After Tyrod Taylor was benched mid-way through Week 13, Mills started each of the next five games. In those, he completed over 68% of his passes, boasted a 9-2 TD-INT ratio, upset the Chargers, and averaged 17.8 fantasy points per game, which would have been QB13 over the full 2021 season. Cooks played in 4 of those games, and his 15.5 half-PPR/game average would have been the WR7 over the full 2021 season.

Yes, this is a small sample size, but both the QB and WR go outside the top-30 at their positions. I’m going to draft an above average amount of Mills and Cooks, knowing both Mills’ passing and the Mills-Cooks connection should only improve heading into Year 2.

 

Finding the Next Tom Brady-Mike Evans

This duo was lighting it up almost every single week — Tom Brady leading the league in pass attempts, yards and touchdowns, with Mike Evans chipping in over 1,000 yards and 14 touchdowns himself. Brady drafters advanced 31.5% of the time into Round 2, and Evans drafters came in at 30.3% — both well above the 16.7% (1-in-6) baseline. Together though, a whopping 44.0% of Brady-Evans stacks survived Round 1 of the Best Ball Mania II tournament.

This was a stack I faded in 2021, opting to stack Brady with Antonio Brown and Rob Gronkowski far more often. My concerns felt legitimate at the surface: Brown and Gronk were far better “values” at ADP based on projected fantasy points per game. Those two usually outproduced Evans when healthy, but both were aging players with health/mental health concerns from a fantasy perspective.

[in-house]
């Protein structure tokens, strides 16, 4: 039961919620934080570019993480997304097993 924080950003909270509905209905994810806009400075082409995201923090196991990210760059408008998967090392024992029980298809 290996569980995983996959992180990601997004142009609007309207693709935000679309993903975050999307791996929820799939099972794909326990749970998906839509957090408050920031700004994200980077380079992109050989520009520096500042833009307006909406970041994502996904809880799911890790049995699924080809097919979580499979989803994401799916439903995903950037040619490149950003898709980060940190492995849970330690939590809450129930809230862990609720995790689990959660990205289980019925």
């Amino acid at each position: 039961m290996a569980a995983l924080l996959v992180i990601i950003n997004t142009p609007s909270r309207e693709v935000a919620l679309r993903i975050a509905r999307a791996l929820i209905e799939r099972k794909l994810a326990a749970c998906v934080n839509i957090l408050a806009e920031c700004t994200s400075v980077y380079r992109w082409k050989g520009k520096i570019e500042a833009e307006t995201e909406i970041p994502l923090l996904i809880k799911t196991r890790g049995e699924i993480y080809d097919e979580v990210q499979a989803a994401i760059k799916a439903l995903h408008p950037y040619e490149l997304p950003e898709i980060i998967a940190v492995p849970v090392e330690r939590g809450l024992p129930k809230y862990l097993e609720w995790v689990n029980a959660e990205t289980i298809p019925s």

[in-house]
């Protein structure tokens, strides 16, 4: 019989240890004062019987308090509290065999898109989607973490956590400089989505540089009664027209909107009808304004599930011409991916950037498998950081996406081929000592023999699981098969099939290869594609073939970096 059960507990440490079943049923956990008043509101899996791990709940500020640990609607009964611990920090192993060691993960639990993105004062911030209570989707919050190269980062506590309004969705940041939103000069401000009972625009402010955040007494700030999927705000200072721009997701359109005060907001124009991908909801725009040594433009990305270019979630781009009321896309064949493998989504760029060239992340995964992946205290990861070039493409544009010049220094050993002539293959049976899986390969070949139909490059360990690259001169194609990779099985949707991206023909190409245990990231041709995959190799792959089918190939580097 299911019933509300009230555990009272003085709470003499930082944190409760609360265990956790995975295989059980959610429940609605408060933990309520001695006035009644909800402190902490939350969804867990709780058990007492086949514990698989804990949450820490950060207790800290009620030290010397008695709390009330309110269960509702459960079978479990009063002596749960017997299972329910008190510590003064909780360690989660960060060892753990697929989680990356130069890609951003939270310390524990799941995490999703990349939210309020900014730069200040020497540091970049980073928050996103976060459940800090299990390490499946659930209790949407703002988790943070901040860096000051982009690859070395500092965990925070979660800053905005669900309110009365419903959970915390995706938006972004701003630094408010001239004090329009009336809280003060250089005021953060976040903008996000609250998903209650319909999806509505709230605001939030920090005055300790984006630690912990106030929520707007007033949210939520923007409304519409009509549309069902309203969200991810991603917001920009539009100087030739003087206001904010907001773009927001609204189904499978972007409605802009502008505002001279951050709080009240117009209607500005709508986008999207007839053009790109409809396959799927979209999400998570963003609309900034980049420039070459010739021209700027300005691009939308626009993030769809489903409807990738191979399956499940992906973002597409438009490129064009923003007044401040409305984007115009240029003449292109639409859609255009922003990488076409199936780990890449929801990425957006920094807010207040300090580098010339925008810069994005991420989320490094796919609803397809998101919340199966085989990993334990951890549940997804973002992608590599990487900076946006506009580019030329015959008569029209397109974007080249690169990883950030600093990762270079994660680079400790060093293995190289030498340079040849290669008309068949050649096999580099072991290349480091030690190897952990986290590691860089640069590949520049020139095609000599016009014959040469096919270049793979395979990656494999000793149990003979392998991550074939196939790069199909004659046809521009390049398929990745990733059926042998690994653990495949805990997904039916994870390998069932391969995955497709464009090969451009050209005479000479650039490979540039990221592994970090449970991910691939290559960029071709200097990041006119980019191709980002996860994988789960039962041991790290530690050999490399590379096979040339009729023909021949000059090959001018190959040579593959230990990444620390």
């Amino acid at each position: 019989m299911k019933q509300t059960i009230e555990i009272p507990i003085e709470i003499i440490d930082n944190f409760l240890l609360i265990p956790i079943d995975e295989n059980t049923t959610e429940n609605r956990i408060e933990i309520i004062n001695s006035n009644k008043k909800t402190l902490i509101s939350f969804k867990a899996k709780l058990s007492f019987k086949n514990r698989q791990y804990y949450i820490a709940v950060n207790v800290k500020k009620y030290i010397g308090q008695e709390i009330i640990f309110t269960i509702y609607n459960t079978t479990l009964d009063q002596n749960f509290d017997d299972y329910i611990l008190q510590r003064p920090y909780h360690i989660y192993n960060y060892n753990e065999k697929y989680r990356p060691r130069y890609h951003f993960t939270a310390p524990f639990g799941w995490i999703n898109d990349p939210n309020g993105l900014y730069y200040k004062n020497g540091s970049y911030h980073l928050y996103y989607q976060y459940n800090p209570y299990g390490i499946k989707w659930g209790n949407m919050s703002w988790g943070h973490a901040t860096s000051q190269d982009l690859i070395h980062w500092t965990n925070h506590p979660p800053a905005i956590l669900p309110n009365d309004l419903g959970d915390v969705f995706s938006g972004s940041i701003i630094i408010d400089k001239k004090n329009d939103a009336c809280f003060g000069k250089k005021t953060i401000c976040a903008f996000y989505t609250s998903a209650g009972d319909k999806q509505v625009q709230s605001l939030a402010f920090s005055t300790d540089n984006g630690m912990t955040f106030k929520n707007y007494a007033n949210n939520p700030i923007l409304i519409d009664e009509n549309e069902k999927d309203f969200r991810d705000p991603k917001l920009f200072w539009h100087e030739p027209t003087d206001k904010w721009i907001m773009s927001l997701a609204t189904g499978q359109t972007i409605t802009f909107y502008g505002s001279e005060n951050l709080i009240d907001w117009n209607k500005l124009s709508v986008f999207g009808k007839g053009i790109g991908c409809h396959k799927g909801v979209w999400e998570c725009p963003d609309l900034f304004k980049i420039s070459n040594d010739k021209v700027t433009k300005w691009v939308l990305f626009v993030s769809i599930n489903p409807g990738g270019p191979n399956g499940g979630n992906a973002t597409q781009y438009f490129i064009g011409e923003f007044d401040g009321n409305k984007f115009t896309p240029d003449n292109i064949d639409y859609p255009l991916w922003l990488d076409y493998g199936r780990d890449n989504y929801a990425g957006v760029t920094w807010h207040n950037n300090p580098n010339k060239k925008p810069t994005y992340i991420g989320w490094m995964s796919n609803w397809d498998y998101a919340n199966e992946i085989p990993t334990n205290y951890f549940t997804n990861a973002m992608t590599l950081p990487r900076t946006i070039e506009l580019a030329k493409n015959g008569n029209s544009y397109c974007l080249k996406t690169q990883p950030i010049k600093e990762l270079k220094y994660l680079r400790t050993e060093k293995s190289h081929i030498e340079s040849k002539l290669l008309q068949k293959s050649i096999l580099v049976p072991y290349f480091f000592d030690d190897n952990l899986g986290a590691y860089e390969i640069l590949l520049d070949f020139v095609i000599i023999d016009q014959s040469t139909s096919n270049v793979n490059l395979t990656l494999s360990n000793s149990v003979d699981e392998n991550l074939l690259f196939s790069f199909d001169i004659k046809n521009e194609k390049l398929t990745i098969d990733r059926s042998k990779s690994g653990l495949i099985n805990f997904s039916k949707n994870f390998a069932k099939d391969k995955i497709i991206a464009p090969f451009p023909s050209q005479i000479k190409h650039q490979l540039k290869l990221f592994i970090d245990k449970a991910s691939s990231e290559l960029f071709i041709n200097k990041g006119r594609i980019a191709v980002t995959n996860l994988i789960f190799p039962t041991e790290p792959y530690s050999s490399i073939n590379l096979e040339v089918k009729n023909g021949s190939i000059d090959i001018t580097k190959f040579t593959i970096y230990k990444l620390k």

A lesson learned from 2021: Never fully fade pieces of an offense we know is going to be elite. I had Tom Brady on a massive amount of best ball teams last year, as I loved his projected volume and the weapons he was paired with.

For 2022, there’s an even better version of Brady-Evans, and I won’t be fading this year’s version like I did last season.

The 2022 version of Brady-Evans just so happens to be Tom Brady and Mike Evans. Shocker!

Brown and his massive target share are gone. Rob Gronkowski continues to remain non-committal on his NFL future. Chris Godwin tore his ACL late last season. The team brought in Russell Gage, who is a fine player, but most definitely not the caliber of Antonio Brown.

I understand targets are earned, and Evans’ target share has dipped below 20% the past two seasons. But he’s the rare case of a talented player who just happens to be part of the best WR trio in NFL history (Evans/Godwin/Brown), as well as a future Hall of Fame TE (Gronk). We caught a glimpse last year — when Godwin and Brown weren’t playing — of whether or not Evans could command high volume like his earlier years. 

That answer was an emphatic yes. Evans had 26 targets in the Buccaneers’ two playoff games, good for a 28.6% target share. We could once again see Evans’ target share climb back around 20% for 2022, and if Brady is once again throwing the ball over 700 times, that’s around 140 Tom Brady Targets. They’ll be accurate, and a significant amount of them will be in the red zone.

Stack Brady and Evans with supreme confidence in 2022.

Still To Come

I’ll be back soon to highlight more players and stacks to target in your drafts, as well as some players I’m fading heavily at their ADP. If you can’t get enough best ball content, be sure to check out the best ball rankings from Jeff Ratcliffe and me.